Walberswick: Brother of pit plummet woman recalls drama
The brother of a woman injured by a 20ft fall down a disused cesspit has recounted an agonising three-hour wait for her to be safely lifted to the surface.
Jacqueline Bruce-Jones was hanging out washing at home in The Street, Walberswick, when the concrete-covered cesspit she was standing on gave way.
The sister of Sir Peter Batho, Chairman of Saxmundham Town Council, fell almost 20ft to the bottom of the dry pit, hitting a metal bar on her descent.
Four fire engines and paramedics were sent to the address after Mrs Bruce-Jones’ husband Ian called for help at about 3.35pm on Thursday
Sir Peter, who arrived soon afterwards, recalled the scene, saying: “She had walked on the concrete many times but for some reason it gave way.
You may also want to watch:
“Emergency services had come from all over the place. There were already two fire engines and paramedics there when I arrived.
“When she hit the bar half way down it broke her fall and probably saved her life, but the difficulty was in lifting her out.”
- 1 Shop opens at Suffolk village pub
- 2 Ipswich Town transfer rumour: Blues 'in £100,000 tug-of-war' for non-league midfielder
- 3 Traffic at standstill on A12 between Ipswich and Colchester
- 4 Get ready for League One's 'Arizona Derby' as Lincoln follow Town with Phoenix investment
- 5 'We're keeping about 10% of the roster' - Johnson on Ipswich squad overhaul
- 6 Why these Suffolk villages were named among 'most beautiful to visit'
- 7 Man and woman charged in connection with the theft of 85 dogs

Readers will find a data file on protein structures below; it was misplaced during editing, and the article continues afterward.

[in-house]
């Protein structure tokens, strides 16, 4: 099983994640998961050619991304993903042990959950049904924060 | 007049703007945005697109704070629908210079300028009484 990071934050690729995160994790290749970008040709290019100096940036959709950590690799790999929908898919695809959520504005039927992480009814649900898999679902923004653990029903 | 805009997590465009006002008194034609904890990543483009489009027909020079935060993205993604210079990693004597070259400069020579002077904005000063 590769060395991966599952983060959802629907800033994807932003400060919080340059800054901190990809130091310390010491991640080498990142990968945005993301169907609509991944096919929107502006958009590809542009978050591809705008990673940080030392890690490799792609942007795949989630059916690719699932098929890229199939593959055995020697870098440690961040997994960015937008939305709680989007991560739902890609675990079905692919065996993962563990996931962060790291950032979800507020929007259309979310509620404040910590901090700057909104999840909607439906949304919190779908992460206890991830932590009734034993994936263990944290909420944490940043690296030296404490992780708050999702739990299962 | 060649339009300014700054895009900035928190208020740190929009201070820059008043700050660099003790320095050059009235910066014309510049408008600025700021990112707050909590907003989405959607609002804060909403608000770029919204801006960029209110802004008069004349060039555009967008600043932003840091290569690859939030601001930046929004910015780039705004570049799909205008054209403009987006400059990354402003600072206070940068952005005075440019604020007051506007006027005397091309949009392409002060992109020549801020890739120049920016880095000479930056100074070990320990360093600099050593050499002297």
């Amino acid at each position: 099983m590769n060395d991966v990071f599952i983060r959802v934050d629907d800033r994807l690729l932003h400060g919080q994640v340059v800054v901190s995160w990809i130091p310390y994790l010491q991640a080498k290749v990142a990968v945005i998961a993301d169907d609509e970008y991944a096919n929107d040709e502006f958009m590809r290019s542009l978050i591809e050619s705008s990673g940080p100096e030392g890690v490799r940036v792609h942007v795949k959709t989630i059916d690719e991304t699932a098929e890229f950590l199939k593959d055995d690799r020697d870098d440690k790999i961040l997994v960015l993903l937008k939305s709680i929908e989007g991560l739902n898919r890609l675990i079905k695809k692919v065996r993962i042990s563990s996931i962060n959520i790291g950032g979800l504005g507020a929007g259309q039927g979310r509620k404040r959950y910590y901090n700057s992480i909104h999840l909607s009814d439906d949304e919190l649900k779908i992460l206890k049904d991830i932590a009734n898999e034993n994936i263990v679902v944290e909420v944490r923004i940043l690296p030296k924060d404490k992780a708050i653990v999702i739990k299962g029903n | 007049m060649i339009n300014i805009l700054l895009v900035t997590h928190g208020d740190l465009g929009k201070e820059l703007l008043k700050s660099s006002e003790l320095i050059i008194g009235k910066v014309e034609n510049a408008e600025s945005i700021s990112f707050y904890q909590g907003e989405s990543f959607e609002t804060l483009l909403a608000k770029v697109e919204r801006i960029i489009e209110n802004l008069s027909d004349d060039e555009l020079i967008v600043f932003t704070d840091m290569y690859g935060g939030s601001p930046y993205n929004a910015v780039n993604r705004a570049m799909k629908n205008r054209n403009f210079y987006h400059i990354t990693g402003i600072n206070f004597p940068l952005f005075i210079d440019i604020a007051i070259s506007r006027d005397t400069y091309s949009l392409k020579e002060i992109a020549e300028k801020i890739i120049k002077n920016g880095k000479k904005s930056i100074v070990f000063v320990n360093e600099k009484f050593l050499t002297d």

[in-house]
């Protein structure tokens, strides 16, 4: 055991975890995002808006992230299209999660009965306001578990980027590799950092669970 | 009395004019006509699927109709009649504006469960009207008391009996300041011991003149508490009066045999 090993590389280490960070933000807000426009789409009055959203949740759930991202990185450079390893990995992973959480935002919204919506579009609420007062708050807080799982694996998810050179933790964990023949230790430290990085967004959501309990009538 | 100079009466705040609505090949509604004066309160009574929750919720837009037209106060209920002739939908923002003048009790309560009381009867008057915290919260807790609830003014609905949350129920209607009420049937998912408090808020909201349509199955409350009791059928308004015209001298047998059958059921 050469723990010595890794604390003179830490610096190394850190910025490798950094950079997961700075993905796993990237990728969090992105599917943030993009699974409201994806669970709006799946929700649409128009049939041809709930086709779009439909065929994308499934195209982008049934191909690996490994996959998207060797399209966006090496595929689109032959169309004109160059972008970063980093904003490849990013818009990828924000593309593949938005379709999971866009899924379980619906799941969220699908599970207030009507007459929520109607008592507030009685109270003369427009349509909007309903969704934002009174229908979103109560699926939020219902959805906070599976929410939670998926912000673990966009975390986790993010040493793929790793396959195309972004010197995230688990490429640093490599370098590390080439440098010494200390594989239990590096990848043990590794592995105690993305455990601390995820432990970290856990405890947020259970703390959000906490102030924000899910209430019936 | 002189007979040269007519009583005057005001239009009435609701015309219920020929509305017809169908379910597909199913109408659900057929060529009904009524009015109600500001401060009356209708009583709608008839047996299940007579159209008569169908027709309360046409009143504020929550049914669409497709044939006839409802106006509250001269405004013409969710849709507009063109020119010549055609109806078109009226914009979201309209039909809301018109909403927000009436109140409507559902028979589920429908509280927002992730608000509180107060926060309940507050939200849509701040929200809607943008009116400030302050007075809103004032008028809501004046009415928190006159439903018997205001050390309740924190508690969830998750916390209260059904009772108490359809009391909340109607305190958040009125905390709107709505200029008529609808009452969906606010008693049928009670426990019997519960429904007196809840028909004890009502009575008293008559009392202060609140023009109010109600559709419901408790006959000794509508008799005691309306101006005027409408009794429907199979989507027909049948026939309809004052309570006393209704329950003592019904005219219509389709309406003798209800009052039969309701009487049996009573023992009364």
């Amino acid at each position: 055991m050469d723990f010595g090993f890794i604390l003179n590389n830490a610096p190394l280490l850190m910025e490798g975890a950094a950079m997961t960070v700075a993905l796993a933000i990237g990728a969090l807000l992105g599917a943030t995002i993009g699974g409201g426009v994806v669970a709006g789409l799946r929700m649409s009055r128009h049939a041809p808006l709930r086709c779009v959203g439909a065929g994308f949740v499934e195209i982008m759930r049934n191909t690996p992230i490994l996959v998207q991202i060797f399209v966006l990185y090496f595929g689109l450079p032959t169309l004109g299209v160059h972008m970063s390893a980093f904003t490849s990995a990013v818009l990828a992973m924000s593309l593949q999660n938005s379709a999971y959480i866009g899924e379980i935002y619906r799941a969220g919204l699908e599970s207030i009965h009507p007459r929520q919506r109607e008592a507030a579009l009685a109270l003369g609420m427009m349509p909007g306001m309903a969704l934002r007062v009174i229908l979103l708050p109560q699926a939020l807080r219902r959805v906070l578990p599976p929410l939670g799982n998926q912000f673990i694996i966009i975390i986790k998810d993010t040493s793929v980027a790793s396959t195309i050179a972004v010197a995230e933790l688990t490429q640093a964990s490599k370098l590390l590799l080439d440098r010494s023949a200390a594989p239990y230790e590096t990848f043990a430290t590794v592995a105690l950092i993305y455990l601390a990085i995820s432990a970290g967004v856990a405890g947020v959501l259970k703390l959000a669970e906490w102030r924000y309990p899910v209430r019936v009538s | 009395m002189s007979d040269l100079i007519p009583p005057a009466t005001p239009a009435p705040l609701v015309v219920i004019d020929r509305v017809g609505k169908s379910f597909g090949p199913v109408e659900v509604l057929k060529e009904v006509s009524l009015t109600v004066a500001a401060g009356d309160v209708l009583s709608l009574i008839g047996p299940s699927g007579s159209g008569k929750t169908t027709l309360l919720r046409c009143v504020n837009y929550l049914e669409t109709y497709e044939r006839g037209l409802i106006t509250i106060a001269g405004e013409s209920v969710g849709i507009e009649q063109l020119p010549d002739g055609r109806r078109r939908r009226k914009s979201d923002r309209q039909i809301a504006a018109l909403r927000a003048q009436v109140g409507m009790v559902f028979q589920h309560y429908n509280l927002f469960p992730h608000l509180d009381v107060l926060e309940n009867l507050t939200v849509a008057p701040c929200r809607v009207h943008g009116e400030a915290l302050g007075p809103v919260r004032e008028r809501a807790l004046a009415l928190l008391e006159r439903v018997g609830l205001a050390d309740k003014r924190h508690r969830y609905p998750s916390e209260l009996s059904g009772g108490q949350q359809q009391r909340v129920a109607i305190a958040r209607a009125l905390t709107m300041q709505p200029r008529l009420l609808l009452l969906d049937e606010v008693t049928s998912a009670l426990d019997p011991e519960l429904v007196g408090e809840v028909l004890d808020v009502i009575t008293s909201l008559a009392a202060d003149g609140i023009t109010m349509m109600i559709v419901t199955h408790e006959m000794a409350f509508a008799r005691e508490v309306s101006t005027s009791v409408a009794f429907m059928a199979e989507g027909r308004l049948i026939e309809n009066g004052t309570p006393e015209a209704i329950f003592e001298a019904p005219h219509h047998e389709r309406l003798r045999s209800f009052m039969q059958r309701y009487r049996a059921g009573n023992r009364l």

- 8 Saxmundham man, 26, appears in court charged with 11 child sex offences
- 9 Flooding off the A14 causes emergency road closure in Ipswich
- 10 Teacher denies sexually assaulting two girls
Mrs Bruce-Jones had a suspected broken arm, cuts and bruises and possible spinal injuries. The positioning of the bar meant she couldn’t be lifted out horizontally but instead had to be raised head first.
“She was down there for probably three hours,” said Sir Peter. “She was sedated and the emergency services worked extremely well to get her out and take her to hospital.
“I wasn’t allowed anywhere near the well but she recognised people when she came up.”
Mrs Bruce-Jones was taken to James Paget Hospital in Gorleston where she remained yesterday.
Fire engines from Bungay, Felixstowe and Southwold were sent to the scene, along with a specialist unit from Lowestoft and an Urban Search and Rescue team from Norfolk.
An East of England Ambulance Service spokesman said an incident officer, rapid response unit and ambulance were also sent along with a Hazardous Area Response Team in case the area around the well was unstable.